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London deputy mayor for policing: ‘I’ll discuss Hampstead crime rise at highest level of Met’

06:50 07 August 2014

Deputy mayor for policing and crime, Stephen Greenhalgh (centre), during a visit to Hampstead last month, with Cllr Simon Marcus, Conservative parliamentary candidate for Hampstead and Kilburn, and Cllr Claire-Louise Leyland, leader of Camden Council's Conservative opposition. Picture: Mark Hakansson

Deputy mayor for policing and crime, Stephen Greenhalgh (centre), during a visit to Hampstead last month, with Cllr Simon Marcus, Conservative parliamentary candidate for Hampstead and Kilburn, and Cllr Claire-Louise Leyland, leader of Camden Council's Conservative opposition. Picture: Mark Hakansson

Mark Hakansson

The deputy mayor of policing for London has pledged to raise community concerns about a crime rise in Hampstead at the highest level of the Metropolitan Police.

City Hall crime chief Stephen Greenhalgh said he would “formally” discuss concerns about crime and the closure of Hampstead police station with the Met’s assistant commissioner for territorial policing.

He made the promise in a letter to Camden Council’s cabinet member for crime, Cllr Jonathan Simpson, sent on July 16.

Mr Greenhalgh said: “I am concerned to ensure that there is proper police visibility, and that the extra neighbourhood officers planned for Camden are delivered quickly and are available to patrol where they are needed.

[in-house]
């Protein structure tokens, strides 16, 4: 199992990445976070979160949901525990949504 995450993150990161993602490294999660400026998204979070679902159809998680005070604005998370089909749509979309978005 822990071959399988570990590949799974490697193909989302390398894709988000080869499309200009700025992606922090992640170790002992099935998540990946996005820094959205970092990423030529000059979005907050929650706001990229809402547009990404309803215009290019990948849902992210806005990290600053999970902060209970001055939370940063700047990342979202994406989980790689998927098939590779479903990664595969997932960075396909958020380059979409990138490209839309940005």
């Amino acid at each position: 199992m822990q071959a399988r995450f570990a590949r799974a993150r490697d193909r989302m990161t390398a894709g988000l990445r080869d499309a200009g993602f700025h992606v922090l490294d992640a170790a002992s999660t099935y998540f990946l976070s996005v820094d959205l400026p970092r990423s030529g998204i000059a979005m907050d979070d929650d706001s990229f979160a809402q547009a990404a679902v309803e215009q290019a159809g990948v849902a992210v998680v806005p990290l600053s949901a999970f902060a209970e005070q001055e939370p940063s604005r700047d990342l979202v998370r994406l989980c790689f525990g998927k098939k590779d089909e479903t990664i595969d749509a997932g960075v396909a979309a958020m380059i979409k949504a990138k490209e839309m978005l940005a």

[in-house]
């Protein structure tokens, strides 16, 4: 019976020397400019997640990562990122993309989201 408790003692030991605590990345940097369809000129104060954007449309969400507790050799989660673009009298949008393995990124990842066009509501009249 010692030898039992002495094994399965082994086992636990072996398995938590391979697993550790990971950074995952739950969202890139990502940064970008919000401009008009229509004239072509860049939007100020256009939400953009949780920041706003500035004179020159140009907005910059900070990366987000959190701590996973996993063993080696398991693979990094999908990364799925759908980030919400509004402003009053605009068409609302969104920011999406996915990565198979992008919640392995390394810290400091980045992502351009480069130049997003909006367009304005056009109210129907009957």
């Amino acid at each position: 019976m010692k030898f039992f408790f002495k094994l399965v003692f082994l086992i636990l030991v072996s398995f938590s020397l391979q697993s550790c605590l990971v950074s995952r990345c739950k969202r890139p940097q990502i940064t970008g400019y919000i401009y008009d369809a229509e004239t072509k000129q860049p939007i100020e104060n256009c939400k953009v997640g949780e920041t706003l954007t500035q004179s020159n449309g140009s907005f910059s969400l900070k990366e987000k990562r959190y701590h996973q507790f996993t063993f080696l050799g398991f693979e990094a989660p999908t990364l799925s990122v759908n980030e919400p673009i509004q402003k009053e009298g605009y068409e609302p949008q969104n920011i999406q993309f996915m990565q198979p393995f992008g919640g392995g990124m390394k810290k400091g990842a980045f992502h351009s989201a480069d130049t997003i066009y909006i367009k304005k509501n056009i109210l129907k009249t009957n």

“As a result, I will be raising the matter formally with assistant commissioner Helen King when I meet her later this month.

“Together we want to ensure that policing locally meets the need of Londoners, and that the Met Police in Camden have the best operational deployment plan for all parts of the borough.”

Cllr Simpson took over the council’s crime portfolio after a cabinet reshuffle following local elections in May and wrote to the deputy mayor the following month.

A wave of violent crime in Hampstead in recent months - including mothers being mugged on the school run, moped ram-raids on homes, and designer watches being stolen from their owners’ wrists - has left sections of the community reeling.

Campaigners believe the closure of Hampstead police station in June last year has left the area exposed as an easy target for criminals.

Mr Greenhalgh said in his letter: “I agree that police presence is important and Hampstead residents deserve to be and to feel safe, but buildings do not catch burglars.

“Effective crime prevention is delivered by having more officers in visible neighbourhood roles and out on the street, not by having police officers inside old buildings that the public do not visit.”

Related stories:

- Parents ‘living in fear’ of violent criminals targeting school run in Hampstead
- Robbery victims confront police and lobby David Cameron over ‘ultra-violent’ crime and station closure in Hampstead
- Police chief: It’s quiet and affluent: that’s why robbers love Hampstead
- Audacious moped gang ram-raids football star’s Hampstead home

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